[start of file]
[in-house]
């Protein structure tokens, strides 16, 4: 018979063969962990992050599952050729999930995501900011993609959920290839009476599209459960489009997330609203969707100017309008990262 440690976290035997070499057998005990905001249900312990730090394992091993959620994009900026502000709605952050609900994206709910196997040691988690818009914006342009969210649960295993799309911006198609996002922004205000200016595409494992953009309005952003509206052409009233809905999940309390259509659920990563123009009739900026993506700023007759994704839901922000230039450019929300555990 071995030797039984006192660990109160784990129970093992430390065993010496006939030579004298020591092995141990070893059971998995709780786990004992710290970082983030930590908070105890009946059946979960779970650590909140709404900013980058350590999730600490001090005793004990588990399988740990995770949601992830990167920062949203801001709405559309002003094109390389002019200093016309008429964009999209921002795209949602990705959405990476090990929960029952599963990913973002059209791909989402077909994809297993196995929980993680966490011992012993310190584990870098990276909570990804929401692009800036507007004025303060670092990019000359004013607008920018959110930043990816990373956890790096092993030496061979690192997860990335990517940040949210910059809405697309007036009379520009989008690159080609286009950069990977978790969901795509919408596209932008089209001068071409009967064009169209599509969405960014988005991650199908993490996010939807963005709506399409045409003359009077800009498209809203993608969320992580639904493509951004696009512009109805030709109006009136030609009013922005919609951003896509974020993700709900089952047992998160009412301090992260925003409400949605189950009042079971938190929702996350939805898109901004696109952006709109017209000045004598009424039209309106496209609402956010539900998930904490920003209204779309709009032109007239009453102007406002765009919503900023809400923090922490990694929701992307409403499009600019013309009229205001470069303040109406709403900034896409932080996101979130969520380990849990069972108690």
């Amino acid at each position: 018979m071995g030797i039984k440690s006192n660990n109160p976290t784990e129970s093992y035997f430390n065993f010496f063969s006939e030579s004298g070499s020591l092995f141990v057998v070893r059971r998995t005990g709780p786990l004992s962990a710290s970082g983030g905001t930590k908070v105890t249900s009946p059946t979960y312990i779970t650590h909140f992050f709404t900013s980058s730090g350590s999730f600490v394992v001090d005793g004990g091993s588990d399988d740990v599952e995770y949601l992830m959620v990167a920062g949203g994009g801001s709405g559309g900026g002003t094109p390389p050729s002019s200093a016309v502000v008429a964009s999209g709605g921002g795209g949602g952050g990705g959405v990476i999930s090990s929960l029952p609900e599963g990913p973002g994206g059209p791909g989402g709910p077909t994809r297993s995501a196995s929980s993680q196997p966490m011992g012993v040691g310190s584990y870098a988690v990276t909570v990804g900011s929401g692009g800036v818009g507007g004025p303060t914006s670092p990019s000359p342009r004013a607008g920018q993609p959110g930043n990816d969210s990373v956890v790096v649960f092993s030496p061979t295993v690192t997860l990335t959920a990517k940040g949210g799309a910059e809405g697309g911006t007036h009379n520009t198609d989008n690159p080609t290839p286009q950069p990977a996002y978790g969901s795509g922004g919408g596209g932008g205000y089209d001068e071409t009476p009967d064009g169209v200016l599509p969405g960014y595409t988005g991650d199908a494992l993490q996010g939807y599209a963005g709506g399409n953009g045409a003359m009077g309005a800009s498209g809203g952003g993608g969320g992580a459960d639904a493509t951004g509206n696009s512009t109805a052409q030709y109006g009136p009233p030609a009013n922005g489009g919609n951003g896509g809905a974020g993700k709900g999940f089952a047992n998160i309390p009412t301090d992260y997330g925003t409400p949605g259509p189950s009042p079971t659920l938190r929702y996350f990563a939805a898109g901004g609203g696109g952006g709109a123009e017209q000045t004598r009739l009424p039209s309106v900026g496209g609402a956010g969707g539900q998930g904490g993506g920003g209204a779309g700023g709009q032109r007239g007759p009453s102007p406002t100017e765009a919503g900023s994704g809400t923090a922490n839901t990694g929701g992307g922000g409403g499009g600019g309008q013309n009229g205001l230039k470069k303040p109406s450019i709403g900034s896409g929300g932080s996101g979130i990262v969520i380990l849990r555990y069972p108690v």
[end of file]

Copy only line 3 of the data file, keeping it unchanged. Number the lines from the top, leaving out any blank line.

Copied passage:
């Amino acid at each position: 018979m071995g030797i039984k440690s006192n660990n109160p976290t784990e129970s093992y035997f430390n065993f010496f063969s006939e030579s004298g070499s020591l092995f141990v057998v070893r059971r998995t005990g709780p786990l004992s962990a710290s970082g983030g905001t930590k908070v105890t249900s009946p059946t979960y312990i779970t650590h909140f992050f709404t900013s980058s730090g350590s999730f600490v394992v001090d005793g004990g091993s588990d399988d740990v599952e995770y949601l992830m959620v990167a920062g949203g994009g801001s709405g559309g900026g002003t094109p390389p050729s002019s200093a016309v502000v008429a964009s999209g709605g921002g795209g949602g952050g990705g959405v990476i999930s090990s929960l029952p609900e599963g990913p973002g994206g059209p791909g989402g709910p077909t994809r297993s995501a196995s929980s993680q196997p966490m011992g012993v040691g310190s584990y870098a988690v990276t909570v990804g900011s929401g692009g800036v818009g507007g004025p303060t914006s670092p990019s000359p342009r004013a607008g920018q993609p959110g930043n990816d969210s990373v956890v790096v649960f092993s030496p061979t295993v690192t997860l990335t959920a990517k940040g949210g799309a910059e809405g697309g911006t007036h009379n520009t198609d989008n690159p080609t290839p286009q950069p990977a996002y978790g969901s795509g922004g919408g596209g932008g205000y089209d001068e071409t009476p009967d064009g169209v200016l599509p969405g960014y595409t988005g991650d199908a494992l993490q996010g939807y599209a963005g709506g399409n953009g045409a003359m009077g309005a800009s498209g809203g952003g993608g969320g992580a459960d639904a493509t951004g509206n696009s512009t109805a052409q030709y109006g009136p009233p030609a009013n922005g489009g919609n951003g896509g809905a974020g993700k709900g999940f089952a047992n998160i309390p009412t301090d992260y997330g925003t409400p949605g259509p189950s009042p079971t659920l938190r929702y996350f990563a939805a898109g901004g609203g696109g952006g709109a123009e017209q000045t004598r009739l009424p039209s309106v900026g496209g609402a956010g969707g539900q998930g904490g993506g920003g209204a779309g700023g709009q032109r007239g007759p009453s102007p406002t100017e765009a919503g900023s994704g809400t923090a922490n839901t990694g929701g992307g922000g409403g499009g600019g309008q013309n009229g205001l230039k470069k303040p109406s450019i709403g900034s896409g929300g932080s996101g979130i990262v969520i380990l849990r555990y069972p108690v």